THE BLOG
12/28/2011 11:02 am ET | Updated Feb 27, 2012

Hunchback of Notre Dame at Grace Cathedral New Year's Eve

It's now a holiday tradition.

For more than a few years, Grace Cathedral in San Francisco has screened a silent film on New Year's Eve. The tradition continues in 2011 when the landmark Episcopal church offers two screenings of the 1923 classic, The Hunchback of Notre Dame.

With the legendary Lon Chaney in the title role, this early adaption of Victor Hugo's famous novel remains one of the most iconic films in cinema history. [Remarkably, the 1923 version was not the first of at least a dozen films based on the Hugo book. Many consider it the best. A 1939 sound version, starring Charles Laughton and Maureen O'Hara, is also very good.]

The Hunchback of Notre Dame tells the story of Quasimodo, a deformed, deaf and half-blind bell-ringer who lives in the famous Parisian cathedral. A critical and commercial blockbuster, The Hunchback of Notre Dame was one of the highest-grossing films of its time.

The film was a major production from Universal -- where it was considered a "Super Jewel." The Hunchback of Notre Dame was directed by Wallace Worsley and stars Chaney -- "The Man of a Thousand Faces" -- as Quasimodo and Patsy Ruth Miller as Esmeralda, his love interest. Also in the cast are notables Norman Kerry, Ernest Torrence, Tully Marshall, Raymond Hatton, and Gladys Brockwell.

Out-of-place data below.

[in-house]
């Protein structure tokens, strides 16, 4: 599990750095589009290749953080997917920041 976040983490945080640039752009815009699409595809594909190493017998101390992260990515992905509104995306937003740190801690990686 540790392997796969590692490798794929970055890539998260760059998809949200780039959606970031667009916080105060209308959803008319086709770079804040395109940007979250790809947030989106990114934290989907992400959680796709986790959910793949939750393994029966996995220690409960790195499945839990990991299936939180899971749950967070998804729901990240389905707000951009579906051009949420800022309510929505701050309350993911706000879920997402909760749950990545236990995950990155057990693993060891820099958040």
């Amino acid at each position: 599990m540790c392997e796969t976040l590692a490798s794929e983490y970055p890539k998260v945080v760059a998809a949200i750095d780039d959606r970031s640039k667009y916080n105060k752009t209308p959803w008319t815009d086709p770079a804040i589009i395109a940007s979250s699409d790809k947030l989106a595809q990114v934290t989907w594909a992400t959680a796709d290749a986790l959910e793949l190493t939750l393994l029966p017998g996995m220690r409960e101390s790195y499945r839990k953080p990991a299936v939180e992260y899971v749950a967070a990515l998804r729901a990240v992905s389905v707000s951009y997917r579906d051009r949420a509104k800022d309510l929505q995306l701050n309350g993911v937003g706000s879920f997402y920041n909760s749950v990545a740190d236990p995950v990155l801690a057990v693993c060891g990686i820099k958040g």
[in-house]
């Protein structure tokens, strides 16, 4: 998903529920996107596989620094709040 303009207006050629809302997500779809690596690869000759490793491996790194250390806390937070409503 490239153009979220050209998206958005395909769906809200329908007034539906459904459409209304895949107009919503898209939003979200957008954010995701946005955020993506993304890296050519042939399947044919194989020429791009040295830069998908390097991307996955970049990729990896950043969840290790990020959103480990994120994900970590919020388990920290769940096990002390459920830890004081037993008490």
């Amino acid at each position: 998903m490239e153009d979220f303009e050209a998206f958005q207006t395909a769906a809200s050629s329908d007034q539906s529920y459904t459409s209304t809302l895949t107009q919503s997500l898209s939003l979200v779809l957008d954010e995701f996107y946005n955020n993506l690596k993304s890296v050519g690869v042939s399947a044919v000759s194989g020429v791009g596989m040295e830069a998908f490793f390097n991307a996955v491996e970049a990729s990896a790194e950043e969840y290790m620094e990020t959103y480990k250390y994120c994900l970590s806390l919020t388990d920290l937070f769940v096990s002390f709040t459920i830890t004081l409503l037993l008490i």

The film is notable for many things, including its grand sets which recall Paris in the 15th Century. It is also remembered for Chaney's singular performance and spectacular make-up as the tortured bell-ringer. The film elevated Chaney, then a character actor, to star status. It also helped raise the bar for many subsequent adaptations of horror films, including Chaney's The Phantom of the Opera in 1925.

The Hunchback of Notre Dame is a moving film -- full of pathos, drama and atmosphere. And what's more, the Gothic surroundings and film's live musical accompaniment on the mighty 7,466 pipe organ at Grace Cathedral should lend themselves to a memorable visual and auditory experience.

Acclaimed organist Dorothy Papadakos will accompany The Hunchback of Notre Dame on the Cathedral's renowned Aeolian-Skinner organ. Papadakos came to international attention as organist at the world's largest Gothic cathedral, the Cathedral of St. John the Divine in New York, where she served from 1990-2003. She is the first woman ever appointed to the post.

Papadakos is also a member of the six-time Grammy Award-winning Paul Winter Consort, and is celebrated for her imaginative improvisations and compositions for theatre, film, television, and ballet -- as well as for her silent film accompaniments.

More info: Grace Cathedral is located at 1100 California (at Taylor) in San Francisco. New Year's Eve screenings of The Hunchback of Notre Dame are set for 7:00 pm and 10:00 pm. The film runs 110 minutes. Additional information, including ticket availability, can be found here.

Thomas Gladysz is an arts journalist and early film buff. He is also the founding director of the Louise Brooks Society, and online archive and international fan club devoted to the legendary silent film star. Gladysz has organized exhibits, contributed to books, appeared on television, and introduced the actress's films around the world. In 2010, he edited and wrote the introduction to the "Louise Brooks Edition" of Margarete Bohme's controversial 1905 book, The Diary of a Lost Girl.